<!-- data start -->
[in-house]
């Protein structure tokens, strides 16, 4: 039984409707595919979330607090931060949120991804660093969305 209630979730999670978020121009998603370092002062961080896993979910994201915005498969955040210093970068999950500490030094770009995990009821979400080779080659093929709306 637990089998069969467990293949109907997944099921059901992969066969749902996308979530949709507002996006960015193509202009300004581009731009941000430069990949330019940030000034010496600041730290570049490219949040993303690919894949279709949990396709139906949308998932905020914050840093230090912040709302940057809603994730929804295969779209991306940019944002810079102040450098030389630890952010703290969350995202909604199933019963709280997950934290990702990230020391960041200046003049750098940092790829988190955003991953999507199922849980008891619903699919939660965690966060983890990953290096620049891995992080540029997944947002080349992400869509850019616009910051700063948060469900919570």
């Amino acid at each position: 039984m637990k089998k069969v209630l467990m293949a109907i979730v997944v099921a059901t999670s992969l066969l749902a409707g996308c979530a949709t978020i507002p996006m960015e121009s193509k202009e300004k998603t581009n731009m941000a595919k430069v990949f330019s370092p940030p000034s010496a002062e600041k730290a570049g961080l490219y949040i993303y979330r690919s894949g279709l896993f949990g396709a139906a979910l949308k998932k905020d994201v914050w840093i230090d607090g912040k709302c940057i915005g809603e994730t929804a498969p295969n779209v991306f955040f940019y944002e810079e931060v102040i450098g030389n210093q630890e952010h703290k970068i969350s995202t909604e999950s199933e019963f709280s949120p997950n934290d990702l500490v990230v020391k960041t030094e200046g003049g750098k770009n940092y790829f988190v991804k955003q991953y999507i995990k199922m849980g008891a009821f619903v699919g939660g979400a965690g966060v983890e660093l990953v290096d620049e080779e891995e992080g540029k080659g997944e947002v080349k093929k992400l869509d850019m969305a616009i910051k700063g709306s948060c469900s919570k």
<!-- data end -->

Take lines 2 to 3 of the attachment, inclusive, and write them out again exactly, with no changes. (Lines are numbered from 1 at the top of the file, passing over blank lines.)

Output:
């Protein structure tokens, strides 16, 4: 039984409707595919979330607090931060949120991804660093969305 209630979730999670978020121009998603370092002062961080896993979910994201915005498969955040210093970068999950500490030094770009995990009821979400080779080659093929709306 637990089998069969467990293949109907997944099921059901992969066969749902996308979530949709507002996006960015193509202009300004581009731009941000430069990949330019940030000034010496600041730290570049490219949040993303690919894949279709949990396709139906949308998932905020914050840093230090912040709302940057809603994730929804295969779209991306940019944002810079102040450098030389630890952010703290969350995202909604199933019963709280997950934290990702990230020391960041200046003049750098940092790829988190955003991953999507199922849980008891619903699919939660965690966060983890990953290096620049891995992080540029997944947002080349992400869509850019616009910051700063948060469900919570």
């Amino acid at each position: 039984m637990k089998k069969v209630l467990m293949a109907i979730v997944v099921a059901t999670s992969l066969l749902a409707g996308c979530a949709t978020i507002p996006m960015e121009s193509k202009e300004k998603t581009n731009m941000a595919k430069v990949f330019s370092p940030p000034s010496a002062e600041k730290a570049g961080l490219y949040i993303y979330r690919s894949g279709l896993f949990g396709a139906a979910l949308k998932k905020d994201v914050w840093i230090d607090g912040k709302c940057i915005g809603e994730t929804a498969p295969n779209v991306f955040f940019y944002e810079e931060v102040i450098g030389n210093q630890e952010h703290k970068i969350s995202t909604e999950s199933e019963f709280s949120p997950n934290d990702l500490v990230v020391k960041t030094e200046g003049g750098k770009n940092y790829f988190v991804k955003q991953y999507i995990k199922m849980g008891a009821f619903v699919g939660g979400a965690g966060v983890e660093l990953v290096d620049e080779e891995e992080g540029k080659g997944e947002v080349k093929k992400l869509d850019m969305a616009i910051k700063g709306s948060c469900s919570k």